Bruno AG, Burkhart KA, Allaire BT, Anderson DE and Bouxsein ML. Spinal loading patterns from biomechanical modeling explain high incidence of vertebral fractures in the thoracolumbar region. Journal of Bone and Mineral Research, 2017; 32(6): 1282-1290. doi: 10.1002/jbmr.3113 (2017)  View

Vertebral fractures occur most frequently in the mid-thoracic and thoracolumbar regions of the spine, yet the reasons for this site-specific occurrence are not known. Our working hypothesis is that the locations of vertebral fracture may be explained by the pattern of spine loading, such that during daily activities the mid-thoracic and thoracolumbar regions experience preferentially higher mechanical loading compared to other spine regions. To test this hypothesis, we used a female musculoskeletal model of the full thoracolumbar spine and rib cage to estimate the variation in vertebral compressive loads and associated factor-of-risk (load-to-strength ratio) throughout the spine for 119 activities of daily living, while also parametrically varying spine curvature (high, average, low, and zero thoracic kyphosis models). We found that nearly all activities produced loading peaks in the thoracolumbar and lower lumbar regions of the spine, but that the highest factor-of-risk values generally occurred in the thoracolumbar region of the spine because these vertebrae had lower compressive strength than vertebrae in the lumbar spine. The peaks in compressive loading and factor-of-risk in the thoracolumbar region were accentuated by increasing thoracic kyphosis. Activation of the multifidus muscle fascicles selectively in the thoracolumbar region appeared to be the main contributor to the relatively high vertebral compressive loading in the thoracolumbar spine. In summary, by using advanced musculoskeletal modeling to estimate vertebral loading throughout the spine, this study provides a biomechanical mechanism for the higher incidence of fractures in thoracolumbar vertebrae compared to other spinal regions.

Burkhart, K. A., Bruno, A. G., Bouxsein, M. L., Bean, J. F. and Anderson, D. E. (2017), Estimating apparent maximum muscle stress of trunk extensor muscles in older adults using subject-specific musculoskeletal models. J. Orthop. Res.. doi: 10.1002/jor.23630 (2017)  View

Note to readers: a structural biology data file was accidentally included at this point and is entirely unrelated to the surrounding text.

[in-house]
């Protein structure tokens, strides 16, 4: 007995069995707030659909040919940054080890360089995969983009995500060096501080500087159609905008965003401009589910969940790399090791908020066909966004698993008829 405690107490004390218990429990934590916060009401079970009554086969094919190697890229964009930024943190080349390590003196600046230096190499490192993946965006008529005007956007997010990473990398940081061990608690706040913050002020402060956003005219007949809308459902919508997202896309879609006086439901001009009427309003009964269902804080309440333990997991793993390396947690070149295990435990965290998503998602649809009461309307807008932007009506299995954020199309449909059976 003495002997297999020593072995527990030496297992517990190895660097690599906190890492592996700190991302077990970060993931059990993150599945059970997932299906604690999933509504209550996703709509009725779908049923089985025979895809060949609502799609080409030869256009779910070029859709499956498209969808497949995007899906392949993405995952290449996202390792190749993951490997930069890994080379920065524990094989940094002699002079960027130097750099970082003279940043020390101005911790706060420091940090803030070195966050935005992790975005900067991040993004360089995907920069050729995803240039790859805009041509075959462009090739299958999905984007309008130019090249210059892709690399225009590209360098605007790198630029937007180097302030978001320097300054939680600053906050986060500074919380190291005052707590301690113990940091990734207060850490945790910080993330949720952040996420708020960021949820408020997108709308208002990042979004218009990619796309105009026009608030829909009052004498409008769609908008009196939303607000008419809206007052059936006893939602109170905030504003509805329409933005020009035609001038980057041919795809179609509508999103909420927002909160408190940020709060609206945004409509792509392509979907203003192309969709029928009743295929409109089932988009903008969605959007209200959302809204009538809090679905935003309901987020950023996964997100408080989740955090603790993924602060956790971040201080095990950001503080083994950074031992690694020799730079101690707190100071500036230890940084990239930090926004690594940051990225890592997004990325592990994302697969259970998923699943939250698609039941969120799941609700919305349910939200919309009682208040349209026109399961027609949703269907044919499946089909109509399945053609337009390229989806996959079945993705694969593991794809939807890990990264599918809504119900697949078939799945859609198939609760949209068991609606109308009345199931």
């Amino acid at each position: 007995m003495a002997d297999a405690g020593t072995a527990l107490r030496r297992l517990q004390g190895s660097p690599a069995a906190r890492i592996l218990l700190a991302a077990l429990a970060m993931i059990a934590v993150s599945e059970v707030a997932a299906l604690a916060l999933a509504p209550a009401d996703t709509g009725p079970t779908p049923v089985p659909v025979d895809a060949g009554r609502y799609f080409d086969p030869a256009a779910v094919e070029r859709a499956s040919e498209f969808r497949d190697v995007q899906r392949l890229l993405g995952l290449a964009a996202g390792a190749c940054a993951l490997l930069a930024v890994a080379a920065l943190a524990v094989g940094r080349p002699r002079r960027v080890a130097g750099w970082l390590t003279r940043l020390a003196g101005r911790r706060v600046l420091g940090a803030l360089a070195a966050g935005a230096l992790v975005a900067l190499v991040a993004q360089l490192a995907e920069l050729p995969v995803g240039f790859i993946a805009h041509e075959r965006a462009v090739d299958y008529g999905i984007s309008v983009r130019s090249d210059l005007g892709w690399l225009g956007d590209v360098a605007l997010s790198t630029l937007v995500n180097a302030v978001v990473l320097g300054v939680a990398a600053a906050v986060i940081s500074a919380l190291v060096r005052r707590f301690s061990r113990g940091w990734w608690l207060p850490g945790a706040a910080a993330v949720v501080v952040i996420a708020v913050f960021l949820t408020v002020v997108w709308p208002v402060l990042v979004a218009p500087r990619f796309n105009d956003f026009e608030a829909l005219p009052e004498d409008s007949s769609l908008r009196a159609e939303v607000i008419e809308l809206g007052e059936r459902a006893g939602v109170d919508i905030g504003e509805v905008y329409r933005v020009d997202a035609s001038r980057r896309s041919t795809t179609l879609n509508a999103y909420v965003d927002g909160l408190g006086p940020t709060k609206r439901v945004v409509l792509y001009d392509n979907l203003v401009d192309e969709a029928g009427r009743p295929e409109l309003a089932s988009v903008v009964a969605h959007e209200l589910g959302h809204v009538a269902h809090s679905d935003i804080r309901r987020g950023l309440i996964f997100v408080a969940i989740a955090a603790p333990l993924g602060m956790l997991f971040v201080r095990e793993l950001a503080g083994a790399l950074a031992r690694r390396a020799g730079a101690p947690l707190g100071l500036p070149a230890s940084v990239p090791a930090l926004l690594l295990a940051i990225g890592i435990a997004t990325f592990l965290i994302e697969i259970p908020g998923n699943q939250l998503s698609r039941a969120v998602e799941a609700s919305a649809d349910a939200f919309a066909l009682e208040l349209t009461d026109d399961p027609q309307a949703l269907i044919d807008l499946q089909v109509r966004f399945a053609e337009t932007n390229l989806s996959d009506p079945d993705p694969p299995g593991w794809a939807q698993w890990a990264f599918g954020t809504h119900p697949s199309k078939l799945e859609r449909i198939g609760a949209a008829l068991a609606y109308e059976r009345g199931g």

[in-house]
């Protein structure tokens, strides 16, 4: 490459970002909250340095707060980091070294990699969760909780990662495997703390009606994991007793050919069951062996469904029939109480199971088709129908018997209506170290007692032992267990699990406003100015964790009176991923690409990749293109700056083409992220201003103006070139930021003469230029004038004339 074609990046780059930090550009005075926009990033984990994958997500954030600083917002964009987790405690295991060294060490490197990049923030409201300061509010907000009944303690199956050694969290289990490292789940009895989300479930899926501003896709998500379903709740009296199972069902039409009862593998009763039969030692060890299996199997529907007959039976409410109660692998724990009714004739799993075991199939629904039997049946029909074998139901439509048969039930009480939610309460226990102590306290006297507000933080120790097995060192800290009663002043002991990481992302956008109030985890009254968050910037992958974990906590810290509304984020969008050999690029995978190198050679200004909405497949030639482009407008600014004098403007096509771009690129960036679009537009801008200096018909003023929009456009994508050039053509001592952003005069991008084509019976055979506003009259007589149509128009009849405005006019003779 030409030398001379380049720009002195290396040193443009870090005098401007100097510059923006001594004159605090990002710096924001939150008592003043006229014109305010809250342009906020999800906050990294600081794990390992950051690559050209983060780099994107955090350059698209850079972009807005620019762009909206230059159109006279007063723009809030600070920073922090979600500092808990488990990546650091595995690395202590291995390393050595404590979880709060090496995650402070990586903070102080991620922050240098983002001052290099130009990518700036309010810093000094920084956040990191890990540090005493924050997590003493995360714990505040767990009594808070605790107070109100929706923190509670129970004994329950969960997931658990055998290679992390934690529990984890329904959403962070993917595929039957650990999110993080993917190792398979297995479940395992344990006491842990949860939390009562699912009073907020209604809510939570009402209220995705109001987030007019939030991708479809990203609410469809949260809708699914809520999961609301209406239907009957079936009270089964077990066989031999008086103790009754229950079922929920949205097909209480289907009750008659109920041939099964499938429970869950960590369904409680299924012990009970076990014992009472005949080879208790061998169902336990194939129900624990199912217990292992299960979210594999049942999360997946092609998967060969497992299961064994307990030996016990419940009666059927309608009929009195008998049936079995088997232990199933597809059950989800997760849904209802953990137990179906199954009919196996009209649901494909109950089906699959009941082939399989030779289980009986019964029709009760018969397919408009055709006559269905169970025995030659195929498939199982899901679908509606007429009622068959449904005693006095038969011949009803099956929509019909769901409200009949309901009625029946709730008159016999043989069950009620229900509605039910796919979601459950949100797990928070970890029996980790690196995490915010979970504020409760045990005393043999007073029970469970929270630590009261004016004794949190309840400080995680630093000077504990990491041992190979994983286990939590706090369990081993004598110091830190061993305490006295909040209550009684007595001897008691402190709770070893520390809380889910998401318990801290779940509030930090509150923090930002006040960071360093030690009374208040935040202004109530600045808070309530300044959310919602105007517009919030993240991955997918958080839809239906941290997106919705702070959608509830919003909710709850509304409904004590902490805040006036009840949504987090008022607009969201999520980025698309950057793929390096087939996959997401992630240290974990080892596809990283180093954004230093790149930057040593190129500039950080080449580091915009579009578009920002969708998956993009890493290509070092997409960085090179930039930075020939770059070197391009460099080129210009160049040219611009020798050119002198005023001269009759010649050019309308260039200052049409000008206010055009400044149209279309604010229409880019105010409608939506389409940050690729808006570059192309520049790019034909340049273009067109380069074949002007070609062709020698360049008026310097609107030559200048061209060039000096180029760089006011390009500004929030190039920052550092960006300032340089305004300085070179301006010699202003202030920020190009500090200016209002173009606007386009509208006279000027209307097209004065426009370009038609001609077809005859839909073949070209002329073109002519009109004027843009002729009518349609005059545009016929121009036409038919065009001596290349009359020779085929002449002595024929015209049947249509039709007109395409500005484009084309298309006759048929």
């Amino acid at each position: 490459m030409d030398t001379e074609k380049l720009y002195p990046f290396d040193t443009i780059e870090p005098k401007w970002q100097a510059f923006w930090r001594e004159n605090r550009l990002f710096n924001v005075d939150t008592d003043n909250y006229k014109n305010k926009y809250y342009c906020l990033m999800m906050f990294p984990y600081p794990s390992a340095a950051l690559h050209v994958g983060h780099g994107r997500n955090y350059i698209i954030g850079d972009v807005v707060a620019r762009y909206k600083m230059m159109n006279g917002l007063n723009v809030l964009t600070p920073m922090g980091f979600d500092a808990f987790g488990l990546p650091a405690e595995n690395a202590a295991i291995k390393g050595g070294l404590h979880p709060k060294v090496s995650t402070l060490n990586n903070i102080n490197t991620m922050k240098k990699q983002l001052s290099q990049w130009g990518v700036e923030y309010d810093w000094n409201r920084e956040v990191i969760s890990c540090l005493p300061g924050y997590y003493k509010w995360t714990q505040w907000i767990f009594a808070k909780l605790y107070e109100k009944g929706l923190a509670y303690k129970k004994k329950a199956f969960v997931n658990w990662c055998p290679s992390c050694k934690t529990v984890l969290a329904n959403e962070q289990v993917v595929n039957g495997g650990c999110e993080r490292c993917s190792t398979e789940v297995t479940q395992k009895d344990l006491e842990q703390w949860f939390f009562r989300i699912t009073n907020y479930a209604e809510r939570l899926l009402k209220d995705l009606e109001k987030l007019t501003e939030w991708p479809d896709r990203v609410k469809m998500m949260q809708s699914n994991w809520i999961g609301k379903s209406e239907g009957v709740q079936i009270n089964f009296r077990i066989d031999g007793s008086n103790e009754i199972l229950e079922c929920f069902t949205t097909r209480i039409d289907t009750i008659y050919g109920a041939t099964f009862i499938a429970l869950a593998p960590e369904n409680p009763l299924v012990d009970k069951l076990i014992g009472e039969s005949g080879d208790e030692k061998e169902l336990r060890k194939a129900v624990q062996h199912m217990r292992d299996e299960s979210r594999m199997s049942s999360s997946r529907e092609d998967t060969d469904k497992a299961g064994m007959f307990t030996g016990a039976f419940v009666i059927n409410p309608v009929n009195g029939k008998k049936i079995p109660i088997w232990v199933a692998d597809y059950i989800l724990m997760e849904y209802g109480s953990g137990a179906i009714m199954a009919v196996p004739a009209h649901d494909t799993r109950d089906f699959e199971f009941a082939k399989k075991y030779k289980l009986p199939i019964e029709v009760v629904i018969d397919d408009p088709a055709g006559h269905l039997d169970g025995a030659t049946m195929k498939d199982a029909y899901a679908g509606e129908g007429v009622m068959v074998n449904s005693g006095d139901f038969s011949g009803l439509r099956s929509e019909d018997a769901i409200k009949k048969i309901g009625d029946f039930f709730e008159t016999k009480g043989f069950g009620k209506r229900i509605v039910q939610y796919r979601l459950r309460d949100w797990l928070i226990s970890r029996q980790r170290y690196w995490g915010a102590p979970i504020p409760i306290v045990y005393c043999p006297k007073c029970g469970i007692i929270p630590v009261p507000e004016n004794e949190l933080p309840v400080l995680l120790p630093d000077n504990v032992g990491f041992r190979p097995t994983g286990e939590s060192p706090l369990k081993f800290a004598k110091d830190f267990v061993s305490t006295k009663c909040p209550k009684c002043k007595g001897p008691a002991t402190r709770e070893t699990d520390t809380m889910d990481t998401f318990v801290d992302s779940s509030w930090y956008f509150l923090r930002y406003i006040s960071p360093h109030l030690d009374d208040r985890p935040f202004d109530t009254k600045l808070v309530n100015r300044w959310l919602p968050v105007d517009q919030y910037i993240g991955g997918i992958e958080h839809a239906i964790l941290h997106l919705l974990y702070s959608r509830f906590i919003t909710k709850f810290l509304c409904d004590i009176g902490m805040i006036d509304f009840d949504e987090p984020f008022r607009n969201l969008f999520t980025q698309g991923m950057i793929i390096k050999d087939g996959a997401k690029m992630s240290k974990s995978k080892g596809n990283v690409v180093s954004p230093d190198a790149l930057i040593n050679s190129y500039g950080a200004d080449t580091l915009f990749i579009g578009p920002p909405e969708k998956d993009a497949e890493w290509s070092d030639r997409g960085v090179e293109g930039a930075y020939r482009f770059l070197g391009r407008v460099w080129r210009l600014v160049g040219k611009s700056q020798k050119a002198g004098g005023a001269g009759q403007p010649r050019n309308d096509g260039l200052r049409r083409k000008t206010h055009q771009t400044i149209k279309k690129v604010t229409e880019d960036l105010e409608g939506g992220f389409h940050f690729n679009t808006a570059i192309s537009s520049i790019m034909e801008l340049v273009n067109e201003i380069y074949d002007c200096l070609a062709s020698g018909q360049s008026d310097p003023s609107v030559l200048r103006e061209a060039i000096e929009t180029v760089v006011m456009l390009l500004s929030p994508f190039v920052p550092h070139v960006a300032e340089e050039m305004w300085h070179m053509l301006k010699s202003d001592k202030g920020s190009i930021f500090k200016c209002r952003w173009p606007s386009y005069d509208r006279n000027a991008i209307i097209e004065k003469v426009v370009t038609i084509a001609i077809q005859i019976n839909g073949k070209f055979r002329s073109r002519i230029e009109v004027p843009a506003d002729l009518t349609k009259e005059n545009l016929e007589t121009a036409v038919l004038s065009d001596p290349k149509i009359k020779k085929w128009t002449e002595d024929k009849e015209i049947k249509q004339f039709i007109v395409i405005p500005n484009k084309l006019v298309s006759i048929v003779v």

Maximum muscle stress (MMS) is a critical parameter in musculoskeletal modeling, defining the maximum force that a muscle of given size can produce. However, a wide range of MMS values have been reported in literature, and few studies have estimated MMS in trunk muscles. Due to widespread use of musculoskeletal models in studies of the spine and trunk, there is a need to determine reasonable magnitude and range of trunk MMS. We measured trunk extension strength in 49 participants over 65 years of age, surveyed participants about low back pain, and acquired quantitative computed tomography (QCT) scans of their lumbar spines. Trunk muscle morphology was assessed from QCT scans and used to create a subject-specific musculoskeletal model for each participant. Model-predicted extension strength was computed using a trunk muscle MMS of 100 N/cm2. The MMS of each subject-specific model was then adjusted until the measured strength matched the model-predicted strength (±20 N). We found that measured trunk extension strength was significantly higher in men. With the initial constant MMS value, the musculoskeletal model generally over-predicted trunk extension strength. By adjusting MMS on a subject-specific basis, we found apparent MMS values ranging from 40 to 130 N/cm2, with an average of 75.5 N/cm2 for both men and women. Subjects with low back pain had lower apparent MMS than subjects with no back pain. This work incorporates a unique approach to estimate subject-specific trunk MMS values via musculoskeletal modeling and provides a useful insight into MMS variation.